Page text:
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The Dispossessed State

Hardback
, 256 pages
ISBN:
9781421403274
January 2012
$63.00

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The Dispossessed State

Narratives of Ownership in Nineteenth-Century Britain and Ireland

Do indigenous peoples have an unassailable right to the land they have worked and lived on, or are those rights conferred and protected only when a powerful political authority exists? In the tradition of John Locke and Thomas Hobbes, who vigorously debated the thorny concept of property rights, Sara L. Maurer here looks at the question as it applied to British ideas about Irish nationalism in the nineteenth century.

This book connects the Victorian novel’s preoccupation with the landed estate to nineteenth-century debates about property, specifically as it played out in the English occupation of Ireland. Victorian writers were interested in the question of whether the Irish had rights to their land that could neither be bestowed nor taken away by England. In analyzing how these ideas were represented through a century of British and Irish fiction, journalism, and political theory, Maurer recovers the broad influence of Irish culture on the rest of the British Isles.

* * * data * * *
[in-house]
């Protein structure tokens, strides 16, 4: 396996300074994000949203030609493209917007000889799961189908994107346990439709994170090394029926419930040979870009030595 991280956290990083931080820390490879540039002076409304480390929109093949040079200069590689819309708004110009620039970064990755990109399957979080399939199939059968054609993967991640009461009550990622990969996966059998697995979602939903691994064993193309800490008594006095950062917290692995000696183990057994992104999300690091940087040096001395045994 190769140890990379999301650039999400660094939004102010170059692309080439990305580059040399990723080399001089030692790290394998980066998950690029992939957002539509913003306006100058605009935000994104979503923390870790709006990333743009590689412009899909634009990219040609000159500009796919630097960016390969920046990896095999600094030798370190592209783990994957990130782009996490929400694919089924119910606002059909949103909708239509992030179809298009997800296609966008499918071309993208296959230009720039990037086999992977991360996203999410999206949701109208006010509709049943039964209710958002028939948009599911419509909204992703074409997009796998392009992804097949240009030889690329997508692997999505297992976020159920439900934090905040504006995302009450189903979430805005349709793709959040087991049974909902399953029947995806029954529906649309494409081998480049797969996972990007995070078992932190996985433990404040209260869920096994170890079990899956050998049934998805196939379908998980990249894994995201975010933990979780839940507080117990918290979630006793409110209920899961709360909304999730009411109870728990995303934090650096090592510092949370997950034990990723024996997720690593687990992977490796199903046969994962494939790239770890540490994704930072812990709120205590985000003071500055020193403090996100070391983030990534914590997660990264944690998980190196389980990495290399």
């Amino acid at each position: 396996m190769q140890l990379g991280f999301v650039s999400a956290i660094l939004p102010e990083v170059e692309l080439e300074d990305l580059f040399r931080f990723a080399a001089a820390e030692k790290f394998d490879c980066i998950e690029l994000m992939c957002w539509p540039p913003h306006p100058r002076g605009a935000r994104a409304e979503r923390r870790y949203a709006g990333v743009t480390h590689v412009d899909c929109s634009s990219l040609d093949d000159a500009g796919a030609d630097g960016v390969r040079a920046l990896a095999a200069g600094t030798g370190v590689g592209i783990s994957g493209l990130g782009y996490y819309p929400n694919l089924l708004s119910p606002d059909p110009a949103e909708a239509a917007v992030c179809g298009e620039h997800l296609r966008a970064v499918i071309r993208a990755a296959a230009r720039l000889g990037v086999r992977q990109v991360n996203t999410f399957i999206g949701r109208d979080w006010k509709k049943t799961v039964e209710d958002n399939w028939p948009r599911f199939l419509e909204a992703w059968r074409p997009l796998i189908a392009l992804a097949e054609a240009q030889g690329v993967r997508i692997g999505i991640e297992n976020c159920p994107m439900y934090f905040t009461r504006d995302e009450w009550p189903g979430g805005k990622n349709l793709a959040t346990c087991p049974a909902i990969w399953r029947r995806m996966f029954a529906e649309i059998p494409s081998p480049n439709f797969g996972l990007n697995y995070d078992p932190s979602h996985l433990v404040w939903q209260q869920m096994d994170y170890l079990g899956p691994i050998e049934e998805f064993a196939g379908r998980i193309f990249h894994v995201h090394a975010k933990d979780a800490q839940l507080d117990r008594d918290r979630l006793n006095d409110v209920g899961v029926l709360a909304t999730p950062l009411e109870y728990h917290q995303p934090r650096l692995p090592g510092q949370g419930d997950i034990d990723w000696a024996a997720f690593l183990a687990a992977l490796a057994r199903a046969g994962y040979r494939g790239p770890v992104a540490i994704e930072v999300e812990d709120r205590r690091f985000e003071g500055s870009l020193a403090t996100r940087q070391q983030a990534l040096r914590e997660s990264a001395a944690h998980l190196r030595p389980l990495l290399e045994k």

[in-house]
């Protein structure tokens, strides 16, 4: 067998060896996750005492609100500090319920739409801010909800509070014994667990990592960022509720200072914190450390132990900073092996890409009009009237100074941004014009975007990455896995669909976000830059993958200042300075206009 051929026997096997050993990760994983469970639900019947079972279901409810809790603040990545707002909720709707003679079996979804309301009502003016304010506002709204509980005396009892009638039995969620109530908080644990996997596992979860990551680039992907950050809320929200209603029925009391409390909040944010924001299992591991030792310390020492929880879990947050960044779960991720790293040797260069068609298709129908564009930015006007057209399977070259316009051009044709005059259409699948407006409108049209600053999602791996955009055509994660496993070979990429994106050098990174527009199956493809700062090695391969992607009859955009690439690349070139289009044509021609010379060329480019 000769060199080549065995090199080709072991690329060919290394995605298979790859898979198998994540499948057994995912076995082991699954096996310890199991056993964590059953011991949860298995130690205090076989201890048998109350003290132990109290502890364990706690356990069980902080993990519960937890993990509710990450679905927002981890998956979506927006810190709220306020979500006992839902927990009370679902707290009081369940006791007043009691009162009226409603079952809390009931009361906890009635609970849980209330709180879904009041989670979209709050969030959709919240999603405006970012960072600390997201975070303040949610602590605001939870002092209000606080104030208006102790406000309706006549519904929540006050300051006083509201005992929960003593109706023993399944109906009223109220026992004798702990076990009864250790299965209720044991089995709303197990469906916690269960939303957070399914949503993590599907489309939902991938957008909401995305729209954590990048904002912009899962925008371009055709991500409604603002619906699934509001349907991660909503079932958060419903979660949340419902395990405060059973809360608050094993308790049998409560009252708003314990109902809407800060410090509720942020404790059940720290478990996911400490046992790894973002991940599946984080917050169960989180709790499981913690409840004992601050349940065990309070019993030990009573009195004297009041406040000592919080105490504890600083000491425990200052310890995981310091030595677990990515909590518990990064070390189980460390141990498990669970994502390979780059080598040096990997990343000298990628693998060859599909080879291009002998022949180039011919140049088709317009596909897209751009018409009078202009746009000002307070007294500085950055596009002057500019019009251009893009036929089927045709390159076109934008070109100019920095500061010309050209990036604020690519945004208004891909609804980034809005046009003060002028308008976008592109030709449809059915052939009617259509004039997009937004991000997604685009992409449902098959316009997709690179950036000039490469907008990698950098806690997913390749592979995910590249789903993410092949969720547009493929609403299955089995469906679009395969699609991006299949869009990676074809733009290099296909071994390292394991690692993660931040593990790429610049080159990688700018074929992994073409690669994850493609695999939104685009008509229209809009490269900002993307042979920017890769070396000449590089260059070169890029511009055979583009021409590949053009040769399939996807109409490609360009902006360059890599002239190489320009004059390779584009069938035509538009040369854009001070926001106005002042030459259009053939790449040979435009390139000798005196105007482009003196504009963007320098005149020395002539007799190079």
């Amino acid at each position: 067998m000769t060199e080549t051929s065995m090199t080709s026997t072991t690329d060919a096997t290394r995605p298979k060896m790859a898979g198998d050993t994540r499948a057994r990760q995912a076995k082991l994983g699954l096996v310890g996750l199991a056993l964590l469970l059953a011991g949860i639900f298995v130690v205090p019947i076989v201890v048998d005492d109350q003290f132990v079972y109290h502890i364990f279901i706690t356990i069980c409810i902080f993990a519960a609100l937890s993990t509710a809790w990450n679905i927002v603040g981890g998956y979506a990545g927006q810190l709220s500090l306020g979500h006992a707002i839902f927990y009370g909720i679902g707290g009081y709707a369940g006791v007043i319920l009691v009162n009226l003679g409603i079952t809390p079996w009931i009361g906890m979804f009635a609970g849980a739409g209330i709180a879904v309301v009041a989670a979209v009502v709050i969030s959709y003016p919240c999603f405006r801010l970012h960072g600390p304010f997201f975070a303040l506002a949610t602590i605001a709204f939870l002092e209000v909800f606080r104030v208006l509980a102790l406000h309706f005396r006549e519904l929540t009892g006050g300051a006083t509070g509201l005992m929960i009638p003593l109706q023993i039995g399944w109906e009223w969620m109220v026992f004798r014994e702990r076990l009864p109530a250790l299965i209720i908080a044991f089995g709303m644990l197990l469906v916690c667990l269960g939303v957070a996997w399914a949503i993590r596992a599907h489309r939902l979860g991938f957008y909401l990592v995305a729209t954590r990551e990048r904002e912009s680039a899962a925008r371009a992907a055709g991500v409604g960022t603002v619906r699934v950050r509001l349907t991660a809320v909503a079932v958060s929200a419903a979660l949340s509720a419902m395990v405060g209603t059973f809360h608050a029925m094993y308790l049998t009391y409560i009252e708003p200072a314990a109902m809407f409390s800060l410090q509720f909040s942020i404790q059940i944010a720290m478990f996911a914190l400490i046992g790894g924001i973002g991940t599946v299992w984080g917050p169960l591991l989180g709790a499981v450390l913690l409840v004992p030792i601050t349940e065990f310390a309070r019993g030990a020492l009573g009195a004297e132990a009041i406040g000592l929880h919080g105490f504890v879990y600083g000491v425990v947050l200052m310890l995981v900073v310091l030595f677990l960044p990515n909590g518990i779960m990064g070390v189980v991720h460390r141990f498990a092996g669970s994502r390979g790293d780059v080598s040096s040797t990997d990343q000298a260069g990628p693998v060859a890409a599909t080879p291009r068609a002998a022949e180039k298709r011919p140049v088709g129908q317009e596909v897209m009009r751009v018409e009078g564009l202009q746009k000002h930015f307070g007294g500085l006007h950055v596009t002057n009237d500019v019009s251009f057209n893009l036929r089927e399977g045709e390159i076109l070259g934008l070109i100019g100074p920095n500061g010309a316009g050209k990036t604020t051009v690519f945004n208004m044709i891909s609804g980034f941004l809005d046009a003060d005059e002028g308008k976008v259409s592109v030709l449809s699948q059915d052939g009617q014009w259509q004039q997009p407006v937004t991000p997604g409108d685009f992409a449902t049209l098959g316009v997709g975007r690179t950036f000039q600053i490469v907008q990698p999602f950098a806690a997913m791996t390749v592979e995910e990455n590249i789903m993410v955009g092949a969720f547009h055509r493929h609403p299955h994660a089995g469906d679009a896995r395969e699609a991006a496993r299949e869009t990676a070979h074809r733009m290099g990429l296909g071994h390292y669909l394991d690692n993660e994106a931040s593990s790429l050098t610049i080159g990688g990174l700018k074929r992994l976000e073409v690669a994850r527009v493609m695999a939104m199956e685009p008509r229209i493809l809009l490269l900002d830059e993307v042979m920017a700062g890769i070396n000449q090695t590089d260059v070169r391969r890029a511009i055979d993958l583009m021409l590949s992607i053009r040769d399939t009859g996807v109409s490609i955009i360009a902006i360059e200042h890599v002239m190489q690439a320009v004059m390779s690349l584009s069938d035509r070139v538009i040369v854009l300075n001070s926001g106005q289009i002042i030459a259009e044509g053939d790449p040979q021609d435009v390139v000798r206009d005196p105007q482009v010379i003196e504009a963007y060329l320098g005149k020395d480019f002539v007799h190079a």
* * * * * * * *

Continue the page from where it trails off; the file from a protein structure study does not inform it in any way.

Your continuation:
By focusing on the ownership of land, The Dispossessed State challenges current scholarly tendencies to talk about Victorian property solely as a commodity. Maurer brings together canonical British novelists—Maria Edgeworth, Anthony Trollope, George Moore, and George Meredith—with the writings of major British political theorists—John Stuart Mill, Henry Sumner Maine, and William Gladstone—to illustrate Ireland’s central role in the literary imagination of Britain in the nineteenth century.

The book addresses three key questions in Victorian studies—property, the state, and national identity—and will interest scholars of the period as well as those in Irish studies, postcolonial theory, and gender studies.

Sara L. Maurer is an assistant professor of English at the University of Notre Dame.

"Maurer makes an original and compelling contribution to the relatively sparse body of scholarship that aims to bring English and Irish studies into a productive conversation."

"Maurer's innovative and considerable insights into nineteenth-century property issues will undoubtedly prove a valuable resource for those exploring colonial and postcolonial issues in literature. Meticulously researched, Maurer offers a scholarly and occasionally ironic voice to this growing field of study."

"The work Sara L. Maurer offers here operates in a broader critical frame and opens a view onto a different critical practice."

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